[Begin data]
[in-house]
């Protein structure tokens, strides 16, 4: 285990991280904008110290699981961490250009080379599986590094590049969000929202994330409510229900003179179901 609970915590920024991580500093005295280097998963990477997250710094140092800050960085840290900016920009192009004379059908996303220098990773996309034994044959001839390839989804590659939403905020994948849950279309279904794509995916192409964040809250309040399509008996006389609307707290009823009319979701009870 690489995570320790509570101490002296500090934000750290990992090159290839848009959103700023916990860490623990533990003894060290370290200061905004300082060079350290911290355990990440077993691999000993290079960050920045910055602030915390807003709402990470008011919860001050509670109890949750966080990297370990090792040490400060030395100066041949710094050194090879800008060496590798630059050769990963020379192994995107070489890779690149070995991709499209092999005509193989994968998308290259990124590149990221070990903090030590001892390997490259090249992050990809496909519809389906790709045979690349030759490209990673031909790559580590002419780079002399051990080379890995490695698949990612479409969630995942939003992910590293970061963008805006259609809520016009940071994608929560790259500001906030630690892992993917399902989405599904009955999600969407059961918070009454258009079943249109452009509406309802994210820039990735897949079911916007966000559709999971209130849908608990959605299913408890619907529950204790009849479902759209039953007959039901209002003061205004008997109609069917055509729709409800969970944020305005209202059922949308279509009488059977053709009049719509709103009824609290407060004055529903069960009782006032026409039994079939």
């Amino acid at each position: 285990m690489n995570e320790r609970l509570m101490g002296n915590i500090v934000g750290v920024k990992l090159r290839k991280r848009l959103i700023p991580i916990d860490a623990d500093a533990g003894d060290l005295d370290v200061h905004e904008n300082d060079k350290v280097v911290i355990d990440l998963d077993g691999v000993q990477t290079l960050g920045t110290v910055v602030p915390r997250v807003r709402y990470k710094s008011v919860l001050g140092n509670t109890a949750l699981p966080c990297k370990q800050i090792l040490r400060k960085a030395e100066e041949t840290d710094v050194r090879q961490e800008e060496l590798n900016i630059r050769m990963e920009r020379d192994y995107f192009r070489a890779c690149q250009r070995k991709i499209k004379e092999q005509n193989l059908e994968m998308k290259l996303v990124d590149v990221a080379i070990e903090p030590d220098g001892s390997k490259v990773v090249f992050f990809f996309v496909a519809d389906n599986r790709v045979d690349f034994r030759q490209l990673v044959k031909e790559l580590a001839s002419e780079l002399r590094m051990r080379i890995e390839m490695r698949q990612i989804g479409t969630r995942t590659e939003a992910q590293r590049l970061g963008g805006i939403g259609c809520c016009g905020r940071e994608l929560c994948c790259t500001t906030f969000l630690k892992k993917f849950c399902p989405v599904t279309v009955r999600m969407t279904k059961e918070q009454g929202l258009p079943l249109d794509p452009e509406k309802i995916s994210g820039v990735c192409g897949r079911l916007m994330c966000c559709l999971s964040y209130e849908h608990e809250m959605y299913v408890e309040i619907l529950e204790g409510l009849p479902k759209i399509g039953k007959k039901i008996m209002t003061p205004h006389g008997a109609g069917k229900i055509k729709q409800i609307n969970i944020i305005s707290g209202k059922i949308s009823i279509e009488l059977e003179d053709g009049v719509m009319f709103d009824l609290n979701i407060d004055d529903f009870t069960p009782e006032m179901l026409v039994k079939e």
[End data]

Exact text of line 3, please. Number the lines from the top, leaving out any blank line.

């Amino acid at each position: 285990m690489n995570e320790r609970l509570m101490g002296n915590i500090v934000g750290v920024k990992l090159r290839k991280r848009l959103i700023p991580i916990d860490a623990d500093a533990g003894d060290l005295d370290v200061h905004e904008n300082d060079k350290v280097v911290i355990d990440l998963d077993g691999v000993q990477t290079l960050g920045t110290v910055v602030p915390r997250v807003r709402y990470k710094s008011v919860l001050g140092n509670t109890a949750l699981p966080c990297k370990q800050i090792l040490r400060k960085a030395e100066e041949t840290d710094v050194r090879q961490e800008e060496l590798n900016i630059r050769m990963e920009r020379d192994y995107f192009r070489a890779c690149q250009r070995k991709i499209k004379e092999q005509n193989l059908e994968m998308k290259l996303v990124d590149v990221a080379i070990e903090p030590d220098g001892s390997k490259v990773v090249f992050f990809f996309v496909a519809d389906n599986r790709v045979d690349f034994r030759q490209l990673v044959k031909e790559l580590a001839s002419e780079l002399r590094m051990r080379i890995e390839m490695r698949q990612i989804g479409t969630r995942t590659e939003a992910q590293r590049l970061g963008g805006i939403g259609c809520c016009g905020r940071e994608l929560c994948c790259t500001t906030f969000l630690k892992k993917f849950c399902p989405v599904t279309v009955r999600m969407t279904k059961e918070q009454g929202l258009p079943l249109d794509p452009e509406k309802i995916s994210g820039v990735c192409g897949r079911l916007m994330c966000c559709l999971s964040y209130e849908h608990e809250m959605y299913v408890e309040i619907l529950e204790g409510l009849p479902k759209i399509g039953k007959k039901i008996m209002t003061p205004h006389g008997a109609g069917k229900i055509k729709q409800i609307n969970i944020i305005s707290g209202k059922i949308s009823i279509e009488l059977e003179d053709g009049v719509m009319f709103d009824l609290n979701i407060d004055d529903f009870t069960p009782e006032m179901l026409v039994k079939e």